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How Can I Help? Twenty Do's and Don'ts When Talking to Parents of a Preemie Baby

By Menetra D. Hathorn, author of A Mother's Diary: How to Survive the Neonatal Intensive Care Unit

Advice on what to say and do (and avoid!) when your friend or relative has a baby in Neonatal Intensive Care Hospital (NICU).

What's more disheartening is that even after we go through all of the explanations, it often seems that the listener's response is still a perpetration of some myth or misperception about preemies. Perhaps the most popular one is, "How much does she have to weigh before she can come home? 4 lbs.?" I heard this several dozen times while my daughter Rayven was in the hospital. She spent the first three moths of her hospital stay on a ventilator (A breathing machine) which meant she was incapable of breathing or eating on her own, so it didn't matter if Rayven weighed 4 lbs. or 14 lbs.! She wasn't coming home!

Please don't fall into this trap. It took all I had not to roll my eyes and lecture my inquirer because of their ignorance, and this is only one of the many pitfalls to be avoided. Because there are so many, I have included a long list of do's and don'ts to help you.

1. Don't judge the parent's reactions. There is no right or wrong way to deal with a premature birth.

2. Don't compare the baby's needs to those of a full-term baby OR to other preemies.

3. Don't just say "Call me if you need something." Do something! You can provide dinners, do yard work, go grocery shopping, offer to drive them to the hospital, and/or clean their house.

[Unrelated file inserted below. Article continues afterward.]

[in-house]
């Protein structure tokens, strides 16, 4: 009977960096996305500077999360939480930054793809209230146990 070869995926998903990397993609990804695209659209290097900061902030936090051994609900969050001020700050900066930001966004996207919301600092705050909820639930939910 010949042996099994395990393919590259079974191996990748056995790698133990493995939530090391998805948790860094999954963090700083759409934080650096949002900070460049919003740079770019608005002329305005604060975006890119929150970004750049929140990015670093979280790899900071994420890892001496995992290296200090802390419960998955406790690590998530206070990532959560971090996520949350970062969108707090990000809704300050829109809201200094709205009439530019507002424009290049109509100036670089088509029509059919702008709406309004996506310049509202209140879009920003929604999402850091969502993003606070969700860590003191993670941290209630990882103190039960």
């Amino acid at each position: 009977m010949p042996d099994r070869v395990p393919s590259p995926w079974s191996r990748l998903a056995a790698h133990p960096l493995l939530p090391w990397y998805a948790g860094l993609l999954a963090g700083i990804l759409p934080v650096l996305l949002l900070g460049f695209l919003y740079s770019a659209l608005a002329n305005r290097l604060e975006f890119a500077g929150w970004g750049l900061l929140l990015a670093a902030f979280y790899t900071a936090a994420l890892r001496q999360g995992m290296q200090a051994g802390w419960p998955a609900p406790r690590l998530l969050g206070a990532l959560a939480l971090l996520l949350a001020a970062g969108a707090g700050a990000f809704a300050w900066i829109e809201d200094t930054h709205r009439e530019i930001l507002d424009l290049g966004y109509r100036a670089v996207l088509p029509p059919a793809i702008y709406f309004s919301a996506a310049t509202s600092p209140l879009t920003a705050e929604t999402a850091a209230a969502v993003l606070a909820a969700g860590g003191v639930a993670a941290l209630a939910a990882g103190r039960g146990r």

4. Be available when parents ask for help. If we ask for help, that means we needed it a long time ago.

5. Don't discuss the possibility of death or severe complications unless the parents initiate it.

6. Be inconvenienced. Helping someone should not always be bound by our comfort zones and busy schedules.

7. Buy appropriate gifts for the family, such as disposable cameras, calling cards, rolls of quarters, snacks, magazines, photo albums, journals, scrapbooks, and gift cards.

8. Support and praise a mother who is pumping breast milk during the baby's hospitalization. If is very difficult to maintain a milk supply when the baby is unable to nurse directly from the breast.

9. Baby-sit free of charge if the parents have older children. You can do this so parents can visit the hospital together or go out on a date.

10. When asking about the baby's progress, always listen carefully to the parent's response. Then, the next time you speak with them, refer back to the last thing they told you.

11. Offer encouragement during setbacks and gently remind parents of previous obstacles the baby has overcome.

12. Don't ask "when is she coming home?" The parents want eth baby to come home too, but there are no quick fixes in the NICU. Besides, they will let everyone know when the time finally comes!

13. Don't be fooled by smiling faces. Just because the parents are smiling doesn't mean everything is going well.

14. Don't offer too much unsolicited advice.

15. Show interest in the baby and the parents throughout the hospitalization and after the baby has been home a while.

16. Make sincere compliments about the baby whenever you're visiting the hospital or looking at photos.

17. Don't compare their experience with someone else's hospitalization.

18. Offer a hug when the parents are expressing grief.

19. Avoid discussing disappointing news or concerns within hearing distance of older siblings. The older children are suffering as well.

20. Nicely recommend that counseling be sought when parents show signs of losing control.

If you have already done a few of these "don'ts", try not to worry about it too much. Most parents understand that it's difficult for you to know exactly what to say and do.


Menetra D. Hathorn is the mother of three children and the author of A Mother's Diary: How to Survive the Neonatal Intensive Care Unit, the diary of her daughter's stay in the NICU. This list of suggestions for talking to parents of a preemie baby in the NICU is excerpted with her permission. Read our review of A Mother's Diary: How to Survive the Neonatal Intensive Care Unit.
 

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